Ed. note: Tonight John and I split recapping duties because spring training is long, yo
Back in the recapping swing of things, then. It was a little surreal to turn on this game and see all the places I was, like, yesterday. Hello, yodeling lemonade seller! Hello, churro vendor who trills his R’s like a machine gun! Hello, obnoxious fan who calls everyone by their first name! Wait, I think that one was me. Anyway, as I mentioned on Twitter, the Mariners won a grand total of exactly one (1) game over the week I was at Spring Training, so apparently all that needed to happen for them to get off the desert schneid was for me to leave again. However, that did not save them from the injury schneid, which is an especially schneidy schneid this year:
Ichiro left the game with a tight right calf.— Shannon Drayer (@shannondrayer) March 15, 2018
I felt especially sorry for the hundreds of fans at the ballpark who must have shown up expressly to see Ichiro, excited to see his name atop the lineup. When I was down there, the energy every time he stepped up to bat was palpable; every ball he took was cheered, every strike he took was met with much disdain for the umpire. Every time his bat made contact with the ball it felt like the air sucked out of the stadium for a moment. Sadly, these fans will have to wait to see Ichiro’s first hit in person.
On the plus side, James Paxton had his best outing of the spring yet. He carved through the first inning, throwing 12 of his 15 pitches for strikes en route to striking out the side, including Buster Posey. His velocity was up around 96-97 and the secondary pitches looked sharp. Big Maple ran into a little bit of trouble in the second when he surrendered a leadoff double to Evan Longoria, but escaped the inning with just one run thanks in part to this defensive gem:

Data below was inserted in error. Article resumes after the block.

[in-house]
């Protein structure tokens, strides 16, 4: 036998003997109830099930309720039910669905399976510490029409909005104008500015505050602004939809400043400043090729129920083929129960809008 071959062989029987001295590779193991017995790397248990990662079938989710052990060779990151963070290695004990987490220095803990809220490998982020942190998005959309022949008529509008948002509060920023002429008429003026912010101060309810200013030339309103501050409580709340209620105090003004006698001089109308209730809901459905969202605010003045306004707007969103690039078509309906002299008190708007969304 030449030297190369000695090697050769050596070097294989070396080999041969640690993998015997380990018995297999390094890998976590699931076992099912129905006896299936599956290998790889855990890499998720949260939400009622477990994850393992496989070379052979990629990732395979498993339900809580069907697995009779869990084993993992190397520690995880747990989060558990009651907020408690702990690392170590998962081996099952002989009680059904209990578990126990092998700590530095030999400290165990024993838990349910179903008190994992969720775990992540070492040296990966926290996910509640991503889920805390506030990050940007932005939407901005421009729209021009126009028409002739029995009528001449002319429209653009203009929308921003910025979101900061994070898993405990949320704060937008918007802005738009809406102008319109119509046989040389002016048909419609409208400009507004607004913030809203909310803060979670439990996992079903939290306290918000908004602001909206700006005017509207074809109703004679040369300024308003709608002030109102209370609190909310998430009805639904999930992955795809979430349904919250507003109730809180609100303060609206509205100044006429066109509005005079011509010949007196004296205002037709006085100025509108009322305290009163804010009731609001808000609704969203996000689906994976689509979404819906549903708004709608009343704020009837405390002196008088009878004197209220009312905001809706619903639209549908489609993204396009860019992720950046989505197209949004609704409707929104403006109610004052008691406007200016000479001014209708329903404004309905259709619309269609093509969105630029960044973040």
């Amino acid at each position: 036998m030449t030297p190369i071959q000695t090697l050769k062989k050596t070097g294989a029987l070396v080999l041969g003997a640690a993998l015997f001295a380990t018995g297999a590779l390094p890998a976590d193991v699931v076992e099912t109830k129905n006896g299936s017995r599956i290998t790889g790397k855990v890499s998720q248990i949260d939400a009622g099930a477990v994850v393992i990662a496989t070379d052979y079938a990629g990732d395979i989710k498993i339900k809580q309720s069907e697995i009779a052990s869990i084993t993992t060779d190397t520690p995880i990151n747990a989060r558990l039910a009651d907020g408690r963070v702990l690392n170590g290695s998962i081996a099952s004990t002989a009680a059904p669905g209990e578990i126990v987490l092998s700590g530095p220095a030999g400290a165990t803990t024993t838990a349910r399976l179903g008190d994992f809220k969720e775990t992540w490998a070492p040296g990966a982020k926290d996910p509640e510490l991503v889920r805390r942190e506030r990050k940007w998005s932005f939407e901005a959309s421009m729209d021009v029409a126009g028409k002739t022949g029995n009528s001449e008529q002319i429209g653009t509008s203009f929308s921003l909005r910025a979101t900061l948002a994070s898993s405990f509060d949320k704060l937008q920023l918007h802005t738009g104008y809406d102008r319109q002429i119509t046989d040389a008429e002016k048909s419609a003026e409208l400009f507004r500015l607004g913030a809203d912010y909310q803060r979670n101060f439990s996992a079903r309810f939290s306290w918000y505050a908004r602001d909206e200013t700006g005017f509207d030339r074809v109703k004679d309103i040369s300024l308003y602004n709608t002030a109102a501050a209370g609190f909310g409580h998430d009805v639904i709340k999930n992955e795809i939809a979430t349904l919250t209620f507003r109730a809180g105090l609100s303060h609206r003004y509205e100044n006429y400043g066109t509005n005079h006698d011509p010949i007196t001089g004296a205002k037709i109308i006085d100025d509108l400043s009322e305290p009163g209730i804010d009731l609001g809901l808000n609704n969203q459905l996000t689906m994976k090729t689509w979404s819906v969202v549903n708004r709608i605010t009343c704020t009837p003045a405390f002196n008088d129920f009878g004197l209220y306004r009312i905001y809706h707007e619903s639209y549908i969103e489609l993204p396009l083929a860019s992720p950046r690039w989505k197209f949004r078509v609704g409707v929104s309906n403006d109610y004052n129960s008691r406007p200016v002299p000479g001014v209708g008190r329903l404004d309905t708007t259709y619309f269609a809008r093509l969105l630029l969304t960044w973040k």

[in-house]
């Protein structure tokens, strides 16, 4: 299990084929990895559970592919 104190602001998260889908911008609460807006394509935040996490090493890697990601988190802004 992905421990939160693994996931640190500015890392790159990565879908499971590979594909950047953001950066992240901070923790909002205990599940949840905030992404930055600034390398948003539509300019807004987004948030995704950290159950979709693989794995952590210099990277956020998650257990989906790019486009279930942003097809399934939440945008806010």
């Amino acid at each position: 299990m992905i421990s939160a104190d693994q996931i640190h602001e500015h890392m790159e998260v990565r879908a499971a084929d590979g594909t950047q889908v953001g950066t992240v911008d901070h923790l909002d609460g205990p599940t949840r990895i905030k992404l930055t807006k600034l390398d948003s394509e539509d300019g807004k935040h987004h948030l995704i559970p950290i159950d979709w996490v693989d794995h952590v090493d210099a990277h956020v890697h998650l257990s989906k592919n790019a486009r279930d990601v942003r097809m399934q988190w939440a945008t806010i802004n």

He returned in the third to strike out the side (for seven on the day, woot!) and would collect two more outs before being lifted for the decidedly less exciting Christian Bergman, who hung in there for two and a third innings, only surrendering one run, which hey, good job Metal Dad, go get yourself a rare 7-inch on us.
Meanwhile, the Mariners managed to scrape together some offense, thanks primarily to Mike Marjama, who continues to impress this spring. He was involved in a small-ball run in the fourth and also showed off his pop with this solo blast off actual MLB player Derek Holland:
Good job, guys. I’m not mad you didn’t do this while I was around. Not at all.
This game began just after the end of an exhilarating matchup between the high school JV baseball team I coach and a suburban foe. We emerged victorious, as was to be expected, and as I turned on the game’s later innings on my ride home, I was pleased to see I’d completely bypassed the Christian Bergman portion of the game that followed James Paxton’s first strong outing of the spring. It would be a real catch-22 if Pax has been using a John Coffey-like magic to absorb the injuries of his teammates over the past couple season but decided to maintain his own health in 2018 and let his teammates fend for themselves.